- How to choose the right account type
- Set investing goals you can hit
- How to get started
Remember the first time you drove a car? Odds are before getting behind the wheel, you’ve been in cars thousands of times. Likely, it was the same old car you’ve been driven around in for years. But something about being in control and being the one responsible can be nerve-wracking.
Investing for the first time can feel the same way as driving a car. Most likely, you’ve had someone handling your investments for you. They were controlling the car and you were just along for the ride.
Whether you’re looking to take control of your investments or you’re starting from scratch, the thing to remember is millions of people invest, just like millions of people drive a car. And everyone started at the same point as you. Learning the basics and getting comfortable starts with opening an investment account.
No matter where you’re starting from, you want to make the right decision when it comes to your investments and it begins with choosing the right account for your investments.
What accounts can I use to invest?
Accounts fall into two categories: registered accounts and non-registered accounts. Accounts are like baskets, they can all hold investments like stocks, options, ETFs (exchange-traded funds), mutual funds, and more.
While there are many types of accounts, we’ll cover the three most popular accounts people open at Questrade: RRSPs, TFSAs and margin accounts.
Registered Accounts (RRSP, TFSA, etc.)
A registered account is a specialized account that comes with government benefits which can include tax sheltering, income tax deductions, or tax-free capital gains.
A Registered Retirement Savings Plan is primarily for retirement saving. Other than a few exceptions (like the Home Buyers’ Plan and Lifelong Learning Plan), you can’t withdraw from your RRSP until retirement or you’ll be faced with early withdrawal penalties. You can open an RRSP up until you’re 71 as long as you have earned income and filed your tax return.
There are two major advantages of RRSPs:
- Tax-deductible contributions:commonly thought of as a way to get tax-refunds. These are a mainstay with RRSPs and part of the reason why they’re so popular. When you make a deposit into your RRSP, the amount comes off your taxable income for the year, and you could receive money back from the government at tax time.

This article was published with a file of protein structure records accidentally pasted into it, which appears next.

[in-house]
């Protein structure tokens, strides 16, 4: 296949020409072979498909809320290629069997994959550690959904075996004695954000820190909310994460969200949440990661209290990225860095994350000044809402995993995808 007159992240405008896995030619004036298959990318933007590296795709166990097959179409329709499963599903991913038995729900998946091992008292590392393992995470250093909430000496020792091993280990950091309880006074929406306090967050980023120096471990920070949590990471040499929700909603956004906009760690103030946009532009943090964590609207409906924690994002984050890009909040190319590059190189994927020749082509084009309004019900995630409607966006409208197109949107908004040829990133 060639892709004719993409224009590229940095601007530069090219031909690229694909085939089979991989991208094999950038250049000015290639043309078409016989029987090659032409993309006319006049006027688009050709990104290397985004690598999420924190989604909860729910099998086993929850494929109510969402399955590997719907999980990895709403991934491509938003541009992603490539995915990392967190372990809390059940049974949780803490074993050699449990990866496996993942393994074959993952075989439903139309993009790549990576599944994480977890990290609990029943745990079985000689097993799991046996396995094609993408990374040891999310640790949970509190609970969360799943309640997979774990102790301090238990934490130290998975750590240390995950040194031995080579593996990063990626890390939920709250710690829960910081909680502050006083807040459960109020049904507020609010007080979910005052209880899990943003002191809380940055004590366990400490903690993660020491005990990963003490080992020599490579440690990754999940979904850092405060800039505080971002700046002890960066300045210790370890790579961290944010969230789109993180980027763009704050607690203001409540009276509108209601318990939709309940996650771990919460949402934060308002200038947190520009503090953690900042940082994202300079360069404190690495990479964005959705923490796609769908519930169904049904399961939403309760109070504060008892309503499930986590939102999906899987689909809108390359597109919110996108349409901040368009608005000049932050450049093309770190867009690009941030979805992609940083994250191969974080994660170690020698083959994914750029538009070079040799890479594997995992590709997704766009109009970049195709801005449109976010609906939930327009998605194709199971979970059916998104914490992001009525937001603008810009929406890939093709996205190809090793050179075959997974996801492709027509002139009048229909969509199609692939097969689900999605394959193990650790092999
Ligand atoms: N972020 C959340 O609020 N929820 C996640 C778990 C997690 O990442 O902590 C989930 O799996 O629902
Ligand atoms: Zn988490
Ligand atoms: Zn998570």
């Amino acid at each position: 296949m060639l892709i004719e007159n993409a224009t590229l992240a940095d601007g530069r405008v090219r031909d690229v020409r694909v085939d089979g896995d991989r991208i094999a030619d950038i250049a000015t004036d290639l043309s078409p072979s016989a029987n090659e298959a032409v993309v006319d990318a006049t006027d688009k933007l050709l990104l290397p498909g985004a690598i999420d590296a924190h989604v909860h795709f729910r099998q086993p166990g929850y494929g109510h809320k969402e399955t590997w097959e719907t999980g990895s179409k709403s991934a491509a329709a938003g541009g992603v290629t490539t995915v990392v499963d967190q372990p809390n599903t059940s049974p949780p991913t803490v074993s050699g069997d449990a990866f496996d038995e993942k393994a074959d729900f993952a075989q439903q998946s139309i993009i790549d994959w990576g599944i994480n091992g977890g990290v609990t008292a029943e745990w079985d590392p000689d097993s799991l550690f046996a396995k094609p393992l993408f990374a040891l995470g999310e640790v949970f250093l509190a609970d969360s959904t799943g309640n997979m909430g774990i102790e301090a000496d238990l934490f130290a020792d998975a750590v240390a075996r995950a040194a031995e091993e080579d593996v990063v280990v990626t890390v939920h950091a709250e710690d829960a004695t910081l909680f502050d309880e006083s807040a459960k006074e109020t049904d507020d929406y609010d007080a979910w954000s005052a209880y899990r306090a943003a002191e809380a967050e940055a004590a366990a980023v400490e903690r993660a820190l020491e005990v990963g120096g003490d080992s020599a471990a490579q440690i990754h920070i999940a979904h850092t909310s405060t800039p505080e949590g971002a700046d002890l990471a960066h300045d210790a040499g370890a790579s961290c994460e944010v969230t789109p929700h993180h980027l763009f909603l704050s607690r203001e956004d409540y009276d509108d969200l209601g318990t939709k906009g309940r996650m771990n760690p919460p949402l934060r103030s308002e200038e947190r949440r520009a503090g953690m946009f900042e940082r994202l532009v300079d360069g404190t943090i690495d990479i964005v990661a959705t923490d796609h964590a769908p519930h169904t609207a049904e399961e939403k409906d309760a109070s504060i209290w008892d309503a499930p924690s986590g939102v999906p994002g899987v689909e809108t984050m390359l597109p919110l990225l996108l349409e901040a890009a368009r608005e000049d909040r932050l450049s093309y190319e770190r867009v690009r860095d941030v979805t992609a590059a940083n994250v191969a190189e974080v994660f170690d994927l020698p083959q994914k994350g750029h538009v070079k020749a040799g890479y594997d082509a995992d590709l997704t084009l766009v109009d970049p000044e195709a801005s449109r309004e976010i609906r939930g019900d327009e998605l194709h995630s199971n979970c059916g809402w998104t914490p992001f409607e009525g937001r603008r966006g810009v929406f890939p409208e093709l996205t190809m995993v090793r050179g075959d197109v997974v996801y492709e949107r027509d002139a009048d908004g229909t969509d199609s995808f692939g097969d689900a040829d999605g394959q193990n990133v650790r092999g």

- Tax-sheltered earnings: the investments in your RRSP grow tax-free. So you benefit from years of compound growth without having the tax-man reaching in while it’s in the account. However, when you retire you will have to pay taxes on the money you withdraw.
Because of these advantages, the government limits the amount you can put into your RRSP. You can deposit 18% of your earned income in the previous year (up to a maximum $26,230 for 2018). Also, any leftover room from previous years will carry over. And if you’re a member of a pension plan, your pension adjustment will reduce the amount you can contribute to your RRSP.
Did you know?
Some people hesitate before opening an RRSP because they already have one elsewhere. Many people don’t know you can open a second RRSP. However, you will not receive any new contribution room, so you should make sure you have room to make an RRSP contribution. It’s a popular way people try Questrade before moving their entire nest egg.
The Tax Free Savings Account is a new account in Canada but has quickly become a favourite with investors at Questrade. Like an RRSP, it comes with awesome tax advantages.
While money you deposit won’t get you a cheque at tax time from the government, you also won’t have to pay tax when you withdraw.
The money in the account is also tax-sheltered, a.k.a. free to grow without taxes. However, some investments (like dividends paid by U.S. stocks) do not qualify and taxes will be withheld from you.
In this account, you don’t have to use it for retirement, you can withdraw the money tax-free at any time. That’s why this account is used for many different financial goals, like buying a house, paying for a wedding, or a going on a big vacation.